Mary Keeps All These Things was part of a group of poems that Susan sent me for consideration when I told her of the song cycle project. All the poems were excellent but Mary, as this song has become affectionately known, stood out to me. Never sacrilegious, I think it was the rawness and honesty, the getting under the skin of our Lord’s mother, the depiction of Mary as a woman living a woman’s role as it really happened, no longer hidden and sanitized behind the doors of scripture. Mary alive.
Lansing McLoskey: Poetry: I absolutely love Javen’s work. I settled on the four-poem set, “Sudden Music.” I mean, how could you not want to set a collection of poems with such a title?
Charis Bean Duke: I believe years of composing operas for children has substantially changed the way I look at poetry and music. In graduate school I was setting poems of Rilke and Thomas Merton, the more layers of meaning, the better. But I’ve become more open over the years, and as I approached this project I found myselfseeking very simple poems that didn’t need much interpretation or nuance. I wanted something cheerful, uncomplicated, and honest, more like the music I have to write every year for the children’s operas. I looked in published books of poetry, I looked online, I even read some of my great-grandmother’s poetry (nice, but too quaint!).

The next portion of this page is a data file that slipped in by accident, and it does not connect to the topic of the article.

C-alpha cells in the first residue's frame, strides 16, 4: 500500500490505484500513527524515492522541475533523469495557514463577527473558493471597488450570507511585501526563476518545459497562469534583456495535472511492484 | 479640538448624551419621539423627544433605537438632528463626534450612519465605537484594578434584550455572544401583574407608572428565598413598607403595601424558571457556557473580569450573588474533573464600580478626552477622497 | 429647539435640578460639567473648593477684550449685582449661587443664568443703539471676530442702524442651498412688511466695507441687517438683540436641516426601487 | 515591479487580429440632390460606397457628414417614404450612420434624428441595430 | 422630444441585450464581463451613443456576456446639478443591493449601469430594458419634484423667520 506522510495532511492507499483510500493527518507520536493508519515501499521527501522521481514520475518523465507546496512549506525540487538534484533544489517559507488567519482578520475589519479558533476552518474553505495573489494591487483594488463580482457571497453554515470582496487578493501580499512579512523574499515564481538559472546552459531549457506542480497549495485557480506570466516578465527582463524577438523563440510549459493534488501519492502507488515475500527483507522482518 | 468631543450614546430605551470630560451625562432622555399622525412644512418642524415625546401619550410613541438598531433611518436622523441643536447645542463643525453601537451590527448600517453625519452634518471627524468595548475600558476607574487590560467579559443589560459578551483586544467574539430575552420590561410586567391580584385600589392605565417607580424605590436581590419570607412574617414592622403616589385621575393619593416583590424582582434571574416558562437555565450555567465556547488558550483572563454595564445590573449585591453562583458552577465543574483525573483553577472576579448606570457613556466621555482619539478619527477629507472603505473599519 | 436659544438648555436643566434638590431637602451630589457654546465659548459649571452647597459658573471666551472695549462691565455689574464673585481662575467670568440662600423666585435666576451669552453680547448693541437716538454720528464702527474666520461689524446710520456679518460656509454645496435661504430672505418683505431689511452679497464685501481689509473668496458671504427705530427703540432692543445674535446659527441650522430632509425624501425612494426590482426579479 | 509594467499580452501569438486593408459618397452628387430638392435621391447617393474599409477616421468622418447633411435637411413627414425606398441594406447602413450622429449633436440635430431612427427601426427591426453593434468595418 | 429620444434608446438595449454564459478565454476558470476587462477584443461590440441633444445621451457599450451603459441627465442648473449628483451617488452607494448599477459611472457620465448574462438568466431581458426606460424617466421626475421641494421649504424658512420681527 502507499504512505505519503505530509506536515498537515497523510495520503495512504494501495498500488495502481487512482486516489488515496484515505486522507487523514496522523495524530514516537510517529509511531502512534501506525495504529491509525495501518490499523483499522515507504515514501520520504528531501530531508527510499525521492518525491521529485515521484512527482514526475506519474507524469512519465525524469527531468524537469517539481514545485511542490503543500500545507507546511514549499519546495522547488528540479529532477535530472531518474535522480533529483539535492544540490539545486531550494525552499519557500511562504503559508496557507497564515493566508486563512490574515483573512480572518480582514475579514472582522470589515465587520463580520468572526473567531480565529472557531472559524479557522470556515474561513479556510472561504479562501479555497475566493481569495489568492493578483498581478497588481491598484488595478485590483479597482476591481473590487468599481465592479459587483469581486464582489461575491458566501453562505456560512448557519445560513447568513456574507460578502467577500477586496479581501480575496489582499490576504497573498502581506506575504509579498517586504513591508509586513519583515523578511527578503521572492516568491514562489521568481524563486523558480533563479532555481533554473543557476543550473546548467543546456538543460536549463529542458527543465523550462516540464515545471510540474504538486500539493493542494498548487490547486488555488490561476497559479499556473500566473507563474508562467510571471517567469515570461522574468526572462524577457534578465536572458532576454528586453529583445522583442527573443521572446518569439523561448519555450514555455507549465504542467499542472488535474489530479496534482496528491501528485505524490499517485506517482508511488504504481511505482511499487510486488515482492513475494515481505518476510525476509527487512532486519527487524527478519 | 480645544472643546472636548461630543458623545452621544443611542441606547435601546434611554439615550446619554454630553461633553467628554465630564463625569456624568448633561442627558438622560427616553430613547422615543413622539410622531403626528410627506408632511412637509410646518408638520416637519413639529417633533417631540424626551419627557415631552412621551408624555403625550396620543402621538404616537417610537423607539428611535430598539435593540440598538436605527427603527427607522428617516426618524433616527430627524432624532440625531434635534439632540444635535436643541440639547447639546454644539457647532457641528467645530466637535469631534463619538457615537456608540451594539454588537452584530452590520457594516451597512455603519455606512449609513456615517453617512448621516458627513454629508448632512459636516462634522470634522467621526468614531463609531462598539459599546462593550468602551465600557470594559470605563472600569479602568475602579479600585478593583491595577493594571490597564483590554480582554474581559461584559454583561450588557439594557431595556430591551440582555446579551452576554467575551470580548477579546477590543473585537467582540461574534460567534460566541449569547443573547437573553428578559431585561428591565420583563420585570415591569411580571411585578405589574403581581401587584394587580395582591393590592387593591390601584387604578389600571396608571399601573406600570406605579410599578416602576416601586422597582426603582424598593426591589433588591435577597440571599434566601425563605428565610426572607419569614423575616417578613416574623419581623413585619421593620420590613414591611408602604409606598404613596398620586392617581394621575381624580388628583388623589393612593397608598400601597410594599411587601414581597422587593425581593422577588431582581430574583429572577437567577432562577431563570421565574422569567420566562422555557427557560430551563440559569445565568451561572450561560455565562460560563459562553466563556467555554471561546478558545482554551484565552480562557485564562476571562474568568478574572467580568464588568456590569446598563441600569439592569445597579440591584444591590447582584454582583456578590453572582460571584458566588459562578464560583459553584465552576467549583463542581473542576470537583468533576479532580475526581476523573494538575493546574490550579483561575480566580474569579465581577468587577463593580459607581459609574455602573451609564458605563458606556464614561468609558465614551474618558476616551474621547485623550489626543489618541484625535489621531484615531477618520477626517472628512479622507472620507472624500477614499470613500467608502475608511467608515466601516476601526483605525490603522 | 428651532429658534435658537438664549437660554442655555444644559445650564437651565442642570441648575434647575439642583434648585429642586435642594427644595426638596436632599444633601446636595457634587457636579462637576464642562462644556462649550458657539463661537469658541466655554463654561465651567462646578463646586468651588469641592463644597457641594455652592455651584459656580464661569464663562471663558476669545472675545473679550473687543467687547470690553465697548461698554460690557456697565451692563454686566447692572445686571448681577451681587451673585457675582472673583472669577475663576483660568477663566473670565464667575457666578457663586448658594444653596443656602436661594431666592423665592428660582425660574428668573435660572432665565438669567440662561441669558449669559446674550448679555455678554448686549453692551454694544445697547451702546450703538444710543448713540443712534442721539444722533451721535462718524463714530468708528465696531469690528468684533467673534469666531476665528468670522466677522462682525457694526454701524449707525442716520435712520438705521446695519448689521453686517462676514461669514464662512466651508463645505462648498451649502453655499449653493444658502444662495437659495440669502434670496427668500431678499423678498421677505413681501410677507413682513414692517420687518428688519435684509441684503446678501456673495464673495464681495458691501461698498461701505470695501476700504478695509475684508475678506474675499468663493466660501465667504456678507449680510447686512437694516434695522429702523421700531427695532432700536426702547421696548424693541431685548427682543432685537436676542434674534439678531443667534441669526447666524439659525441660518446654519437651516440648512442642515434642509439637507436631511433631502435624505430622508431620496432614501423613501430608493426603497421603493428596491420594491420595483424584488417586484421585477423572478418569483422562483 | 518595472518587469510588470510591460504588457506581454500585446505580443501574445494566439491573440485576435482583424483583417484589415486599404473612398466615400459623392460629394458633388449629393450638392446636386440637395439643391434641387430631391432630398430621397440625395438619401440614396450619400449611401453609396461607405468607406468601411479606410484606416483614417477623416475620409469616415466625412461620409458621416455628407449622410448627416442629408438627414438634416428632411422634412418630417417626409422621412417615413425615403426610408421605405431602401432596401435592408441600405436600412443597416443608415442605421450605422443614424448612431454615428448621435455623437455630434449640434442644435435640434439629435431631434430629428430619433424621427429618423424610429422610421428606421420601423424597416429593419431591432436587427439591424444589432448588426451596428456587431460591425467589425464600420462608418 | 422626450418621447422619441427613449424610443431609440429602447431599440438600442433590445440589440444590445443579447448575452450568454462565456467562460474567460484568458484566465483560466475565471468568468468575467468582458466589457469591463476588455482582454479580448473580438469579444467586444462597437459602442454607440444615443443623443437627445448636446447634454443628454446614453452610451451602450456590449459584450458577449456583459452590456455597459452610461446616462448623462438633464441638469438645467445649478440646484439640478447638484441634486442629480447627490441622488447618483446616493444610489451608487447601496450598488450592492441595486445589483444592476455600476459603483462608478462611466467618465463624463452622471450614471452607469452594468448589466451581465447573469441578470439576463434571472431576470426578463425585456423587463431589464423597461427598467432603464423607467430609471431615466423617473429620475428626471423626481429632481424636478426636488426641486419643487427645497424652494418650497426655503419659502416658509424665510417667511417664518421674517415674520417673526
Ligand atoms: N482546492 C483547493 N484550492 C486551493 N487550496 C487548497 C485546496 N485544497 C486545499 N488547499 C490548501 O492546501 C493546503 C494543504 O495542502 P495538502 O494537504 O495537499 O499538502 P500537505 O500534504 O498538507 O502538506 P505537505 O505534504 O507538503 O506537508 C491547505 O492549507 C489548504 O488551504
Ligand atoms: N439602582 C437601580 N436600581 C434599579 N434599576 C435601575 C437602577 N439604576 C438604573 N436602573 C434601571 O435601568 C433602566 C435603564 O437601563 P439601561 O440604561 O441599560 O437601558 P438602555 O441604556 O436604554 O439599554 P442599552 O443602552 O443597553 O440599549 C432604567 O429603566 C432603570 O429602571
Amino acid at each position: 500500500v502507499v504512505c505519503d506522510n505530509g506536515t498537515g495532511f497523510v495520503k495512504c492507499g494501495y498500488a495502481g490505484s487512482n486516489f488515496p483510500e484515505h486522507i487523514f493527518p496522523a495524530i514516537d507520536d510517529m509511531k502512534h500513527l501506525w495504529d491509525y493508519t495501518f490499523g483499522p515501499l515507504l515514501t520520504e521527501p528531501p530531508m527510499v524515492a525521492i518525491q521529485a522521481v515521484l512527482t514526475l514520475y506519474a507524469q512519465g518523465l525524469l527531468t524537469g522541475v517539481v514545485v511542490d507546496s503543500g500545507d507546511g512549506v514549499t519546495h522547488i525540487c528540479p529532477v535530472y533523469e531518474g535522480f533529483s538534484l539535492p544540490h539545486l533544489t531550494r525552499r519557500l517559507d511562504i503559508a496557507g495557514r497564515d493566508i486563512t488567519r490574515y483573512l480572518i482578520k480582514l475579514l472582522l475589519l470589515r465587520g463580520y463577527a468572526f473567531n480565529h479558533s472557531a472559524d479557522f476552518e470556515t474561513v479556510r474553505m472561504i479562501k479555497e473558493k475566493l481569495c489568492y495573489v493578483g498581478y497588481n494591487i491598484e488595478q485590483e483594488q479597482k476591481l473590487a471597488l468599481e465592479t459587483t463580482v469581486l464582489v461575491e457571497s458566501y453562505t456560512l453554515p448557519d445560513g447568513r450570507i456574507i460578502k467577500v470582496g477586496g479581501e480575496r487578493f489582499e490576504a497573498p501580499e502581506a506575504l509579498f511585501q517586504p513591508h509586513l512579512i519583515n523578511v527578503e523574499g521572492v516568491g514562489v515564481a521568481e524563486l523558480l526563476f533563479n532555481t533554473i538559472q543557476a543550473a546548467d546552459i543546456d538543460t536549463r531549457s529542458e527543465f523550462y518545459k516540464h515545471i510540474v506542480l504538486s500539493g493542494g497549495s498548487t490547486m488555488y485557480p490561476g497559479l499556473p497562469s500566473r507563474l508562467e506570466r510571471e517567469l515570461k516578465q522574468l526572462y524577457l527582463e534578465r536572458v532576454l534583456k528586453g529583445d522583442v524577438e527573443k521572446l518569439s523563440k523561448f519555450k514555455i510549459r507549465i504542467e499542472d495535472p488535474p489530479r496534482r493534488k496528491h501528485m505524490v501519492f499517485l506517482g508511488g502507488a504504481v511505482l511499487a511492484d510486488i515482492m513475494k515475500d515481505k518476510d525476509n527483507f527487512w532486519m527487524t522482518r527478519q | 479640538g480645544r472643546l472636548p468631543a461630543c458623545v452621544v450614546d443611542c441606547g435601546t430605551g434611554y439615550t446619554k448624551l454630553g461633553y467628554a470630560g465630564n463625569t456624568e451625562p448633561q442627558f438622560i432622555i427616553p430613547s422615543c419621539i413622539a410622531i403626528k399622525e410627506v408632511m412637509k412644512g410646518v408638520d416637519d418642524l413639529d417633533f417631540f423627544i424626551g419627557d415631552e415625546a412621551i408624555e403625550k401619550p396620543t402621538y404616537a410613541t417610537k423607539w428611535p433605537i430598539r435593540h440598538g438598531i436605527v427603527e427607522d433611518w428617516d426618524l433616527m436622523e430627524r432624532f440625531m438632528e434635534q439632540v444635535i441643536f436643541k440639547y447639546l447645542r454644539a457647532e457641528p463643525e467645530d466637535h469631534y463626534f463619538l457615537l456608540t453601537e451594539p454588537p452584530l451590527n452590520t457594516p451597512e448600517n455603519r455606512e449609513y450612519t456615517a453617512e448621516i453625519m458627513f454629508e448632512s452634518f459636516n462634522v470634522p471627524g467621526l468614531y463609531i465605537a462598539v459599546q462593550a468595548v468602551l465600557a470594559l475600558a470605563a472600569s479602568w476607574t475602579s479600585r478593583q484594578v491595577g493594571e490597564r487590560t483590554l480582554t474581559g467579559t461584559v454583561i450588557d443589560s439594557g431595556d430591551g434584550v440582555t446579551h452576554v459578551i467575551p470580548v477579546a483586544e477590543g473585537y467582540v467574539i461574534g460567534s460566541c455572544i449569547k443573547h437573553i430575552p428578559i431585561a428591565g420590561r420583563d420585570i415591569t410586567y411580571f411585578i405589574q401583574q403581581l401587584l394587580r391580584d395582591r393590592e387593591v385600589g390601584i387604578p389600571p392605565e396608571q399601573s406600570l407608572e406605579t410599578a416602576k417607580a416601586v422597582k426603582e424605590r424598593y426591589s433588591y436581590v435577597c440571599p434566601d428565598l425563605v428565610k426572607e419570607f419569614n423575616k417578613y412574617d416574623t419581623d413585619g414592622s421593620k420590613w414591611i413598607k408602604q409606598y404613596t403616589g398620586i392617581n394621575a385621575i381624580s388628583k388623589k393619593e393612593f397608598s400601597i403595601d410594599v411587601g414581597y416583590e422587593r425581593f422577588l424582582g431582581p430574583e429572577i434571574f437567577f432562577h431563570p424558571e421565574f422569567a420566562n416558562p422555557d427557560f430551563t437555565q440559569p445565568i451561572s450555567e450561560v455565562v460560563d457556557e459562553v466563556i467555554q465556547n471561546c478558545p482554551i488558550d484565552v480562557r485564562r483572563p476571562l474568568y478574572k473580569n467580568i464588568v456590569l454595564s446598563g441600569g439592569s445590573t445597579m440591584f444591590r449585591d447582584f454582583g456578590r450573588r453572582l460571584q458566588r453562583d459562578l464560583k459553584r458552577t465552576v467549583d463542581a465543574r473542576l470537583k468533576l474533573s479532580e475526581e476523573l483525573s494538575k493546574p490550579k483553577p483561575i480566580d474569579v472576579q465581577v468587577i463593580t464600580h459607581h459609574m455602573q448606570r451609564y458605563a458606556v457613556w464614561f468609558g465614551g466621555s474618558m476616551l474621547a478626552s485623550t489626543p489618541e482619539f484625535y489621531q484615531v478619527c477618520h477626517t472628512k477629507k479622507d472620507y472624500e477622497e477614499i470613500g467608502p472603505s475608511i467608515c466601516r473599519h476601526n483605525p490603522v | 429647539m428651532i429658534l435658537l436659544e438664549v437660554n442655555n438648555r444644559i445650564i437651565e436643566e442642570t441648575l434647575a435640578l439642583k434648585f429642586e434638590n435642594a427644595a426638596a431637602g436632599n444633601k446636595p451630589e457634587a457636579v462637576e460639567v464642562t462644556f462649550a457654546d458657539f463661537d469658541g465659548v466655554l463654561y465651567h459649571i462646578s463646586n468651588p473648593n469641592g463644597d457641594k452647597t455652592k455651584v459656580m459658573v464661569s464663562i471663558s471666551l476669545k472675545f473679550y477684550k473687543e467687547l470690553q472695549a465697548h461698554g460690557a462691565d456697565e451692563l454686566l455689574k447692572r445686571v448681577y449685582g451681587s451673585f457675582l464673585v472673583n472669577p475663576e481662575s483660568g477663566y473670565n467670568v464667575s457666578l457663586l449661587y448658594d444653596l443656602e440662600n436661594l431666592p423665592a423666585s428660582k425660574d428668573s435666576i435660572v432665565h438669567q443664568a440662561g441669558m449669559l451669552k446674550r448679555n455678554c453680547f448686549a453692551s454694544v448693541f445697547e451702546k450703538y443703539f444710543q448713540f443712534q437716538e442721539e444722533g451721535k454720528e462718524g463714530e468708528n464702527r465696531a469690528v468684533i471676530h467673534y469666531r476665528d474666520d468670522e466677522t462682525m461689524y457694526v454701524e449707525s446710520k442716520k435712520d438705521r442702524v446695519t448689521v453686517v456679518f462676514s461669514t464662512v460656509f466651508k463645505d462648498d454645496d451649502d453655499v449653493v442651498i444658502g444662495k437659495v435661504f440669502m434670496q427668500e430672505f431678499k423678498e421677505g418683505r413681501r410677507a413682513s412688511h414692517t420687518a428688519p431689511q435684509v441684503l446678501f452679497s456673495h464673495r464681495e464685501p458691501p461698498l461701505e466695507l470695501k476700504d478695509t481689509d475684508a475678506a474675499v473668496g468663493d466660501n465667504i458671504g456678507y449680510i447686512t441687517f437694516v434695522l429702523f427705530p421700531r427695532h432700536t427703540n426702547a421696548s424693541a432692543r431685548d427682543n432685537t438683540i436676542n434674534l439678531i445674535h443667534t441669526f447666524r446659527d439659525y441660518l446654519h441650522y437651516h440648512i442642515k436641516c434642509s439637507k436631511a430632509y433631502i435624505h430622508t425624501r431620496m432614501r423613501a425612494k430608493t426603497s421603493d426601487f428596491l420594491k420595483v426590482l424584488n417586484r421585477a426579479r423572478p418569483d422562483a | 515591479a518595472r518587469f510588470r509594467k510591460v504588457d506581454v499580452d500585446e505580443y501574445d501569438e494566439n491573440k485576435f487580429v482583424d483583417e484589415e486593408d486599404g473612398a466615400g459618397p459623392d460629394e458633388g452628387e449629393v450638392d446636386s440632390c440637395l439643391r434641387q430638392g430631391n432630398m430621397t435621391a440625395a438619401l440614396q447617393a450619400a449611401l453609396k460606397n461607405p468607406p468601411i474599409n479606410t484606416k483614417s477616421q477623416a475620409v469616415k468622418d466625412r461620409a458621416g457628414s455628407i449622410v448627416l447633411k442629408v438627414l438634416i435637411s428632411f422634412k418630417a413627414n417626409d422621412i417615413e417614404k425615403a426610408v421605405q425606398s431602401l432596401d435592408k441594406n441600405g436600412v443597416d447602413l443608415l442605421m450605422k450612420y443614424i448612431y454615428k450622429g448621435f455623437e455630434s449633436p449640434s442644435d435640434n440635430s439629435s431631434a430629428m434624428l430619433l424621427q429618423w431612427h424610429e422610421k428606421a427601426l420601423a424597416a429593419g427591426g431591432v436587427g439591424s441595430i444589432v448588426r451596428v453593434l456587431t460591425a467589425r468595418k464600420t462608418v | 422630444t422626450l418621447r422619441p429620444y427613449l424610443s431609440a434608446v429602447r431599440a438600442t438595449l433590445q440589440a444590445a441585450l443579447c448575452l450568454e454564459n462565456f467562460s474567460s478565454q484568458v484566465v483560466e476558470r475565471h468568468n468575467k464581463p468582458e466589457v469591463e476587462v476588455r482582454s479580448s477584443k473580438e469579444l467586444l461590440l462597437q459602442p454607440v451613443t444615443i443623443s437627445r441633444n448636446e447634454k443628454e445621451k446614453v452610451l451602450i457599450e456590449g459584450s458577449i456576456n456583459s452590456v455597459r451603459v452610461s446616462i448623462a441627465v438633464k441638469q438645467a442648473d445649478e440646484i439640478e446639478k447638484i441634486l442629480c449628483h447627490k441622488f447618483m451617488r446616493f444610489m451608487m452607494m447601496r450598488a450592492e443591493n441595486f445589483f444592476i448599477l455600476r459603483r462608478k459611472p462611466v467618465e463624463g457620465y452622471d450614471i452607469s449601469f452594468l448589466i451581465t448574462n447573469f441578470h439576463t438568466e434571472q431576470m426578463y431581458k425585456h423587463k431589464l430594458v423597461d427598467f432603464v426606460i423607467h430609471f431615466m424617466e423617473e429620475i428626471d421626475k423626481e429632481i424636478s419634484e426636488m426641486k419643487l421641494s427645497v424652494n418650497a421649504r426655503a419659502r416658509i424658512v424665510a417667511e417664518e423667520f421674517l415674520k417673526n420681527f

Then I remembered from two decades ago that an old friend from grad school, William Reger (Will is his “poet’s name”) had written some poetry that I had never read. I contacted him, he sent me to his blog, and after reading the first one, which I believe was “Seeds,” I knew I had found my poet.